What is this metric and why is it important?
Our definition of innovation is the creation of a new product, service, or process that creates social or economic value. This metric represents the portion of firms in a given year who report that kind of work, which makes it an important indicator of development activity.
How is Canada doing?
- In 2017, 66% of Canada's firms claimed to have created a new product or process; this is the highest rate in the OECD, with the average being 40%.
- This impressive result could be explained by Canada having a high level of process innovation. Canada tends to be more of an upstream supplier of commodities and cheap manufactured goods than its peers, which means that innovation in Canada is more likely to show up as plant-floor process changes—to ensure efficiency and keep costs low—than the development of new and improved products.
This metric is gathered through a variety of surveys across the OECD. Firms are asked whether they have created or significantly improved a product or process in the last year. We then count the portion of firms that said yes. Canada uses the Survey of Innovation and Business Strategy, but all countries use the definitions provided from the 2018 Oslo manual.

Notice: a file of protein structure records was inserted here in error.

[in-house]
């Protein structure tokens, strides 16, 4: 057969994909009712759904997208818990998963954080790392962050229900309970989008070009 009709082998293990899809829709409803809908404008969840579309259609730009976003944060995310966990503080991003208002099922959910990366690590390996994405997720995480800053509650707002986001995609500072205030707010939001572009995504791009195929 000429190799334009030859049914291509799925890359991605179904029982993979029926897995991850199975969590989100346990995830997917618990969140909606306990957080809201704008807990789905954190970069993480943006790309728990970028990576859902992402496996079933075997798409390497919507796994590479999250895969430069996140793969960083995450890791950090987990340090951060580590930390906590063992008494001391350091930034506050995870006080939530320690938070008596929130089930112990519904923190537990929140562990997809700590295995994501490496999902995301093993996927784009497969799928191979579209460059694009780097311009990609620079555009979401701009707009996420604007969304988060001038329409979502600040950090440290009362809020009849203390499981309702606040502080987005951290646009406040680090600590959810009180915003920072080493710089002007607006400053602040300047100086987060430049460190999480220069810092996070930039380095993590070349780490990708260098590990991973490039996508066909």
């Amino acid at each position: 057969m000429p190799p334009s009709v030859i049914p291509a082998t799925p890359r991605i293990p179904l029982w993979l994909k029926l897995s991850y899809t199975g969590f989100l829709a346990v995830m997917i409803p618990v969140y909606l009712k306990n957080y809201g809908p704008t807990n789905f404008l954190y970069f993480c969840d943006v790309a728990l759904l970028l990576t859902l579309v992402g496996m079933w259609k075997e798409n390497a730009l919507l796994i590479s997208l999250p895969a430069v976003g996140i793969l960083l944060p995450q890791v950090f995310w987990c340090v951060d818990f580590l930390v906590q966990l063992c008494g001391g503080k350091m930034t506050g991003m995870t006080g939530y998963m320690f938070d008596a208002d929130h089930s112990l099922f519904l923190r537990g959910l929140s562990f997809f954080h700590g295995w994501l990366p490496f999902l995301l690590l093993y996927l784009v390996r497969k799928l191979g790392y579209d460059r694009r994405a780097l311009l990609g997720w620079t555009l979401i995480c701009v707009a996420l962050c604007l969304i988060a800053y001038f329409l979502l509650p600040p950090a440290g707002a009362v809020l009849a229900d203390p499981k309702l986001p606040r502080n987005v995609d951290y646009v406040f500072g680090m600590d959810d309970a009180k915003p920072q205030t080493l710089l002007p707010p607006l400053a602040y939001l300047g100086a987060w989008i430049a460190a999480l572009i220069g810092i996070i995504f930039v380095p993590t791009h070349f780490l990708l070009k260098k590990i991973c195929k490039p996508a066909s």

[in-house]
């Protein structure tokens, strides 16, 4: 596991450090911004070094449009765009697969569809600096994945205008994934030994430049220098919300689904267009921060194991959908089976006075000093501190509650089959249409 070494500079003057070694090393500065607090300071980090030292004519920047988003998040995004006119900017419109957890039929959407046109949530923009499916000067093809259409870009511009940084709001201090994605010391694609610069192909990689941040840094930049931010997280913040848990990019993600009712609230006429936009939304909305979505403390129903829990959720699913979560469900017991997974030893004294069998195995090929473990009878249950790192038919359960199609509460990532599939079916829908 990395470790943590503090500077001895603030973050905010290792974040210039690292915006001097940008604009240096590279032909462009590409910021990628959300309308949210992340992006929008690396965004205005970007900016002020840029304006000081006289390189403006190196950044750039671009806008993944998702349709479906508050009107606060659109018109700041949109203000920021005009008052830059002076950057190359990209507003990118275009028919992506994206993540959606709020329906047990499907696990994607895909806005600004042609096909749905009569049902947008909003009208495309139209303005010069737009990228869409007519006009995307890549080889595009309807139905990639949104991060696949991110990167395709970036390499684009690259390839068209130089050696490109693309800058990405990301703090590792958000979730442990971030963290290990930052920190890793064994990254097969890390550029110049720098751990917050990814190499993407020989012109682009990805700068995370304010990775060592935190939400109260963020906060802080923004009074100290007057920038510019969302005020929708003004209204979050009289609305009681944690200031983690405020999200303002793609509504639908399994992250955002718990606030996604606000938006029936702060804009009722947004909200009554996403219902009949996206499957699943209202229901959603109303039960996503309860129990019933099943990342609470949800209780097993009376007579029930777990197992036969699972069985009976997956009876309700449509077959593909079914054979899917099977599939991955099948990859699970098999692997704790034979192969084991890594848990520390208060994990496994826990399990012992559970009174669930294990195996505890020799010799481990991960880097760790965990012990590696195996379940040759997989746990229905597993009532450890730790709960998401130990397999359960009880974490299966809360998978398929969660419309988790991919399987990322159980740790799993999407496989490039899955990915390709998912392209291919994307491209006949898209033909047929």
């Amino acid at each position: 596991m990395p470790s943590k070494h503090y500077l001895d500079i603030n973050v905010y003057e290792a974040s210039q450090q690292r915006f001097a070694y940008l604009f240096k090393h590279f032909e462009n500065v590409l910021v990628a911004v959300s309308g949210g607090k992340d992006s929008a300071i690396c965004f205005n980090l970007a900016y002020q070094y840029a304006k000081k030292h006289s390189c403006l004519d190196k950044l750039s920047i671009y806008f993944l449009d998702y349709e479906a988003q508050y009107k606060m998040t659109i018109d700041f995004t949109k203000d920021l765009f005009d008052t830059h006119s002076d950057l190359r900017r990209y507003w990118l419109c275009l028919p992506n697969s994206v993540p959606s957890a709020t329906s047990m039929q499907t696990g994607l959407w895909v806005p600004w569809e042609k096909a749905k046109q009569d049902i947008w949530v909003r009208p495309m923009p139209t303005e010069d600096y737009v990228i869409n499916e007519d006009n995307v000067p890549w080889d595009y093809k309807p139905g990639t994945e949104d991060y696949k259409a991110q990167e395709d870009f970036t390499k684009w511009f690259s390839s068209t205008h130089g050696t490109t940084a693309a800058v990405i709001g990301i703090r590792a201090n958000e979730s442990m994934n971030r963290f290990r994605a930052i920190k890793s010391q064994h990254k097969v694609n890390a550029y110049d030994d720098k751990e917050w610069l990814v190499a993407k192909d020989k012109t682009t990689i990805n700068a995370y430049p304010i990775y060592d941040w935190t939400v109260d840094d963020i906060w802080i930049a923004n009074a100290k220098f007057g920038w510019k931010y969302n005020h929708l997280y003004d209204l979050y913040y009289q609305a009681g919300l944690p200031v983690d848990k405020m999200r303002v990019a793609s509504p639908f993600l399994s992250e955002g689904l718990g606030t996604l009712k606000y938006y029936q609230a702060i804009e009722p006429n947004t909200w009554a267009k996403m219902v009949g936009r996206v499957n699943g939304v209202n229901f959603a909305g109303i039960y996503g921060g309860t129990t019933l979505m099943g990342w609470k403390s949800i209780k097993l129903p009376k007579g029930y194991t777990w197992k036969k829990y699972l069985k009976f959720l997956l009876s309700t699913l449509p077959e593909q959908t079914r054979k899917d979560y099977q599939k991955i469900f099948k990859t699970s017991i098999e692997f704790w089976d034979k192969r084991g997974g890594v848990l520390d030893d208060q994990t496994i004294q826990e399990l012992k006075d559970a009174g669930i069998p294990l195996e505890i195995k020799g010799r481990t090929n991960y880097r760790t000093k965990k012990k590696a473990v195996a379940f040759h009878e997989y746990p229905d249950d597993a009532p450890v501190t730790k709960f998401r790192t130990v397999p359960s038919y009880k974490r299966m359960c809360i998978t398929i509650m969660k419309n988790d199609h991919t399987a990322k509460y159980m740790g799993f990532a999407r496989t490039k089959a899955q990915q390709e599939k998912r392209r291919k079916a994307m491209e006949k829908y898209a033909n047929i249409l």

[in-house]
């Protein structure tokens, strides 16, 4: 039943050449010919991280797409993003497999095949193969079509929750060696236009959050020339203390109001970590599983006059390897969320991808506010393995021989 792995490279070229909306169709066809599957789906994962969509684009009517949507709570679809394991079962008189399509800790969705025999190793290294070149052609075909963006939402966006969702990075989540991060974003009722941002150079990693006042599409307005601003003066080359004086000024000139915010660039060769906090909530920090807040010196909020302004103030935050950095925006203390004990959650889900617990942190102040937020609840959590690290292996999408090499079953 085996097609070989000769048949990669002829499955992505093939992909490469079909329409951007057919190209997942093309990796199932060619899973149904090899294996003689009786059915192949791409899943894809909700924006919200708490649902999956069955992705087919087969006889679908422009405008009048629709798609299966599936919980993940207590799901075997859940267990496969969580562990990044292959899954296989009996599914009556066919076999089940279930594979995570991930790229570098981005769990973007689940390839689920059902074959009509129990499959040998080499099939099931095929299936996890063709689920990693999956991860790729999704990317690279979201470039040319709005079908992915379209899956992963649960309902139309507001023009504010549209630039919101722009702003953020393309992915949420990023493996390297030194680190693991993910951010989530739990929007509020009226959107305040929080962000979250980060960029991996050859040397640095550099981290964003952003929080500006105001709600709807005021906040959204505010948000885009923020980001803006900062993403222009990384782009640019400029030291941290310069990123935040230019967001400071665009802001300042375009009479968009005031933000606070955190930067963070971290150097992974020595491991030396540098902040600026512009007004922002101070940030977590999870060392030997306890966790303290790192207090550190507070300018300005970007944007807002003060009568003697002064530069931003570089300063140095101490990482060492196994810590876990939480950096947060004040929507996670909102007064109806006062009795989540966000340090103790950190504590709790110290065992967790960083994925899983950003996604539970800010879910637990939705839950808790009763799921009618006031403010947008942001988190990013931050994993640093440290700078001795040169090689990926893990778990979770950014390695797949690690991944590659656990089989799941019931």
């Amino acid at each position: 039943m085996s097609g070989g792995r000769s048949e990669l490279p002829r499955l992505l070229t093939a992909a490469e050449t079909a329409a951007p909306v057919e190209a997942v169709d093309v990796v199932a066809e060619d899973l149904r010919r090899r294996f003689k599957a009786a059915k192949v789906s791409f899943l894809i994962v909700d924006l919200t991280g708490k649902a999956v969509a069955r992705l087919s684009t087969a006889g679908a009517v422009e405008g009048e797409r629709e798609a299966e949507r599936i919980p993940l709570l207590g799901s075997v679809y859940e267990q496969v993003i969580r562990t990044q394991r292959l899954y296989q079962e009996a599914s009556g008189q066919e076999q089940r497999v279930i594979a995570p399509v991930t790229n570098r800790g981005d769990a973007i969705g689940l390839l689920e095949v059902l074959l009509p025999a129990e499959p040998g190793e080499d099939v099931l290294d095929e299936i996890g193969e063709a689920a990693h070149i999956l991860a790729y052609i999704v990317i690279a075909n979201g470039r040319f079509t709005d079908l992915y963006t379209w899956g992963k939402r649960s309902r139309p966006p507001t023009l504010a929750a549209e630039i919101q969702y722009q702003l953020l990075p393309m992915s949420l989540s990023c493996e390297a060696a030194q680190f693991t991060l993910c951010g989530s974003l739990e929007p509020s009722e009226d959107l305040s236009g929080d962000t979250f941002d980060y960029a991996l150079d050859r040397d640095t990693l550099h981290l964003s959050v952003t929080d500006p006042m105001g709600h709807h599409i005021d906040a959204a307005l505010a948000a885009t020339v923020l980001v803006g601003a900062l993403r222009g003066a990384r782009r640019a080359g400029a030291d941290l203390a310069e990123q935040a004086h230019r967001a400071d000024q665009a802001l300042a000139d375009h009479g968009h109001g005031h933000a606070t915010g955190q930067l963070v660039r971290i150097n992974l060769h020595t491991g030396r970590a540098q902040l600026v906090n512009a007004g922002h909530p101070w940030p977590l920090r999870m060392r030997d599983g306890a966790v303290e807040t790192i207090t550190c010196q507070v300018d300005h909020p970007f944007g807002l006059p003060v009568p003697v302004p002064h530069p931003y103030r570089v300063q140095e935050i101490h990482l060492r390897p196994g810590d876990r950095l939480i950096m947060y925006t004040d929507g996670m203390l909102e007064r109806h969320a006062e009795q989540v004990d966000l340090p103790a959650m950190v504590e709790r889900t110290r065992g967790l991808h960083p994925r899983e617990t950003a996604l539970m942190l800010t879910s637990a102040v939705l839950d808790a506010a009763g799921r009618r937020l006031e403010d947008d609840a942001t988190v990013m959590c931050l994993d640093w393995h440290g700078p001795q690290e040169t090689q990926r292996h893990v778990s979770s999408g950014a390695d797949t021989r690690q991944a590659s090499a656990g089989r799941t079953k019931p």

Product innovation is the introduction of a good or service that is new or significantly improved with respect to its characteristics or intended uses. This includes significant improvements in technical specifications, components and materials, incorporated software, user friendliness, or other functional characteristics. Process innovation is the implementation of a new or significantly improved production or delivery method. This includes significant changes in techniques, equipment, and/or software. We measure here the portion of firms that have created such a product or process in a given year.
The first limitation of this metric is that it counts whether a firm said they have innovated in the year, but doesn’t show how valuable those innovations were or how many were made. It therefore captures just one of the two pieces of our definition of innovation.
Another major issue is just that the data is gathered through a survey, and while the definition of innovation that is provided to firms is the same across the OECD, the interpretation is left up to the firm being asked.